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Climate Plan – The long-term track

Watch this video and get a better understanding of what the long-term track of the Climate Plan entails.

Jakob Steffensen, Innovation Lead, explains the three focus areas that make up the long-term track.

DFDS climate plan: next ten years

DFDS’ climate plan will make us climate neutral by 2050. Our short-term plan is to reduce emissions by 45 % from 2008 to 2030. Our main focus is on existing vessels and minor technical upgrades. We will use solutions like correct coating on vessel hulls and decision support systems onboard and in the office. But the fleet will also undergo major upgrades, with modifications of bulbs and propellers.

The plan is based on careful analysis of how we operate today, and which areas have the greatest potential for improvement. It is about evolution – improving and optimising what we have today – while the long term plan is more of a revolution – how we can do things in completely new ways.

 

Artificial intelligence will help us

Today, we have a monthly fuel report for our vessel operations, but no insights as to what is behind the numbers. We know what we use, but not how these figures are accumulated. Our crews and their shore-side support teams need better information on how they can operate in a more fuel-efficient way. For this, we will use a tool based on artificial intelligence (AI) that will monitor our vessel operations. This data will inform us about where we have excessive fuel consumption, both on routes and on individual vessels.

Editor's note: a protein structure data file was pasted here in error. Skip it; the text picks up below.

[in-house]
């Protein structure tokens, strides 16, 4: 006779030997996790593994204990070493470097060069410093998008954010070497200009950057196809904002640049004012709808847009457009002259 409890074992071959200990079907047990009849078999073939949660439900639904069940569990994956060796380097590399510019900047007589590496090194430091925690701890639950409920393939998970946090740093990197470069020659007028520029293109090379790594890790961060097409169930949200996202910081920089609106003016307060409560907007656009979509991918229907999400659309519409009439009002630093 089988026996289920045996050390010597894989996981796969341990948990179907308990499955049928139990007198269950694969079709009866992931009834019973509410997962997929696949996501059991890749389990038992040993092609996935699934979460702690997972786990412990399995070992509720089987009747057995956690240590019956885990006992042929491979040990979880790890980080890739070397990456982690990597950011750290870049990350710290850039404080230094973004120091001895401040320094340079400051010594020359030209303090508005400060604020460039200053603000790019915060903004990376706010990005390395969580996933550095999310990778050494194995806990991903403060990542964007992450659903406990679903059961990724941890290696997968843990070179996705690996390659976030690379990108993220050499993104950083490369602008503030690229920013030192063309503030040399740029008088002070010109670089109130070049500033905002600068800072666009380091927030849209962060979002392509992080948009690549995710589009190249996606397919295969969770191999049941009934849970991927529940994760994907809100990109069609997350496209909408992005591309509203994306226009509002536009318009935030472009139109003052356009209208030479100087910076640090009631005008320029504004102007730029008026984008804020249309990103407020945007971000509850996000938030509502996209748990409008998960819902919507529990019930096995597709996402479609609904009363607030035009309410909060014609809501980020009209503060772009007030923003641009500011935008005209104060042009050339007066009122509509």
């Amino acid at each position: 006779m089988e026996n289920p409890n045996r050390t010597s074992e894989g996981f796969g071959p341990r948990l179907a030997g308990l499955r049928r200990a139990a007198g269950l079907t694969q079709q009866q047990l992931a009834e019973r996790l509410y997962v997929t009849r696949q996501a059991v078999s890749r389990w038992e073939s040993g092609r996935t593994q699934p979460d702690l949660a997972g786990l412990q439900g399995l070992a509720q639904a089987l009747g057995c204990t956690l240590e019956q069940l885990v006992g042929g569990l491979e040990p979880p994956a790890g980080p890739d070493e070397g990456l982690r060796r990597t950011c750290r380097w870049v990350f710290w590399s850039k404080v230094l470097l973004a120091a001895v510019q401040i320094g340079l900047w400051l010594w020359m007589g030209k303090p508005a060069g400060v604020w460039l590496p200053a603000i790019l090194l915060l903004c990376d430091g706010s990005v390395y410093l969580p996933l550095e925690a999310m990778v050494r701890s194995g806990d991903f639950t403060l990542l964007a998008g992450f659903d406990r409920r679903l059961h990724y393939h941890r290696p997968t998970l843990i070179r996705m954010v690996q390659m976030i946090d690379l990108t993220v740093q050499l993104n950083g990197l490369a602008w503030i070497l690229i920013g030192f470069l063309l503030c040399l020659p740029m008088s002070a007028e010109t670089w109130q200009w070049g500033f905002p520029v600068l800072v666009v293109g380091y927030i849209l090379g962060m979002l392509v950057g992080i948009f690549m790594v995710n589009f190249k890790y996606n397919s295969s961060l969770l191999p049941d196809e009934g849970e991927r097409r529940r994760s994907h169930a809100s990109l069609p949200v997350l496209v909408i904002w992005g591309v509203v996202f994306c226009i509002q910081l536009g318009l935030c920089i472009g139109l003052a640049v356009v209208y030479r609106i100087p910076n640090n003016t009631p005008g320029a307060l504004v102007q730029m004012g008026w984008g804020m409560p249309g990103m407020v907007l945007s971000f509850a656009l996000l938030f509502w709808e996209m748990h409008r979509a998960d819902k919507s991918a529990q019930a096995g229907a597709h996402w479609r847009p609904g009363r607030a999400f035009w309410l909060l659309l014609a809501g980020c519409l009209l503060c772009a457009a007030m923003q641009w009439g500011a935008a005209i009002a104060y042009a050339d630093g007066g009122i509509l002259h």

This new smart AI system located on the vessels’ bridge will give the crews qualified directions on what is the right speed and also real-time advice on which route will help the fuel on board last longer. After a crossing, there will be a report on what the crew has done well in terms of consuming fuel, and also where they can improve.

 

Promising results with methanol

We plan to introduce small amounts of methanol in the existing propulsion machinery on many of our vessels, in the four stroke engines that make up the majority of our fleet. Together with onsite-produced hydrogen, we will inject the methanol into combustion chambers, replacing up to 10-15% of the heavy fuel oil needed to fuel the same voyage today. This technology  is still under development and we expect it to be approved by engine manufacturers during 2020. We have already done initial testing and the results look promising.

Through doing this, we hope to be able to push the market demand for sustainable fuels like green methanol, one of several fuel sources we continue to investigate. This could have a positive ripple effect on the development of green fuel production nationally and internally.

 

More efficient hulls

Optimising our use of fuel is one very important factor when it comes to reducing emissions. Another is what we do to improve the hulls, coating and shaping of the propeller curves for a vessel to be able to sail in a more fuel-efficient manner.

“We are constantly scanning the market to pinpoint new ways of optimising what we have,” says Vice President of DFDS’ Technical Organisation Thomas Mørk. “We continuously assess where we should set in based on where we can harvest the greatest effect. The bottom line is that not only are we saving the environment from thousands of tons of CO2 every year, we are also able to work with fuel consumption in a smarter way. In time, this will help us run our vessels cheaper and greener and that just makes good business sense,” Thomas says.